By the end of the year, Jefferson County commissioners may have spent nearly $300,000 to provide attorneys for people accused of crimes who can't afford to pay for their own lawyers. Put that in perspective: The amount is enough to hire two or three new deputies for Sheriff Fred Abdalla's department, and provide cruisers and gasoline for them to patrol the county.
During their meeting Wednesday, commissioners were informed that thus far this year, about $142,000 has been spent on attorneys for indigent defendants. That is most of the $165,000 appropriated for the purpose for the entire year, and the news prompted commissioners to approve transferring another $49,437 into the account.
At that rate, the county's expenses for the purpose will approach $300,000 by the end of the year, though it needs to be noted the state reimburses the county for 25 percent of what is spent on the program.
Between paying for the state's public defender office and covering the cost of private attorneys appointed for indigent defendants, expenses to ensure those accused of crimes are represented are high in Ohio. The state Public Defender Office reports spending about $130 million a year.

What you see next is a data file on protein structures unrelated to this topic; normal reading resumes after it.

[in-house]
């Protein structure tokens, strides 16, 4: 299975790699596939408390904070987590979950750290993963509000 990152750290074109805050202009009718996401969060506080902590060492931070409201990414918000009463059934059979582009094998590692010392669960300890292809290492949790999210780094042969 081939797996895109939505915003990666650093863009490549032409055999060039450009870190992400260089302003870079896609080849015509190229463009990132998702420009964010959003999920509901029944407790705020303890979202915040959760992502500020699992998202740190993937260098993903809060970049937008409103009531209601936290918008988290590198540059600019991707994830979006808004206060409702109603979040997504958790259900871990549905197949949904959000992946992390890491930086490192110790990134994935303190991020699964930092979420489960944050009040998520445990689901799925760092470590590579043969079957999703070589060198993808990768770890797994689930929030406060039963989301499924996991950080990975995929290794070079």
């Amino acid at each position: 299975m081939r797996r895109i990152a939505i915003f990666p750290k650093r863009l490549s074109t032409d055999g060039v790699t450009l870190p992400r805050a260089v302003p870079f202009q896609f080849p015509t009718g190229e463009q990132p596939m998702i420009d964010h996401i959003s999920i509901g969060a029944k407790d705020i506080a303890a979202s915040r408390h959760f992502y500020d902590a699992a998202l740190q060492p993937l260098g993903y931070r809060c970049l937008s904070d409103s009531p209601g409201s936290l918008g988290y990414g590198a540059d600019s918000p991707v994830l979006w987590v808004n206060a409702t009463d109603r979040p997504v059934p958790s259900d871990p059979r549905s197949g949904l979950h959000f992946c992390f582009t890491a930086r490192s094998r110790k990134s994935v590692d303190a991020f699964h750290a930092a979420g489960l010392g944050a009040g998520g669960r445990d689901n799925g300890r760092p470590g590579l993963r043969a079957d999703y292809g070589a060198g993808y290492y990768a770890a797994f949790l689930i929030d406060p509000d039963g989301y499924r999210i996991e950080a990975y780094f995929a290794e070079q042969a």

Ensuring those accused of crimes cannot be "railroaded" because they lack counsel is both a tradition and a constitutional requirement in the United States. But the cost of safeguarding the right to a fair trial is skyrocketing. During the past decade, the number of indigent defendants requiring such aid has increased from about 317,000 to about 446,000 a year.
State law provides for reimbursement of attorney costs to counties and the state in cases where defendants, once judged indigent, acquire the resources to do so. Clearly, that is a long shot in most situations. Especially if convicted, defendants are unlikely to obtain enough money to help defray the costs of their lawyers.
Given the rapidly growing cost of the program, however, it is worth taking another look at whether enough is being done to recover taxpayers' money spent on attorneys for indigent defendants. If even a fraction of the funds could be returned to counties and the state, fewer cutbacks in other services - including law enforcement - might be necessary.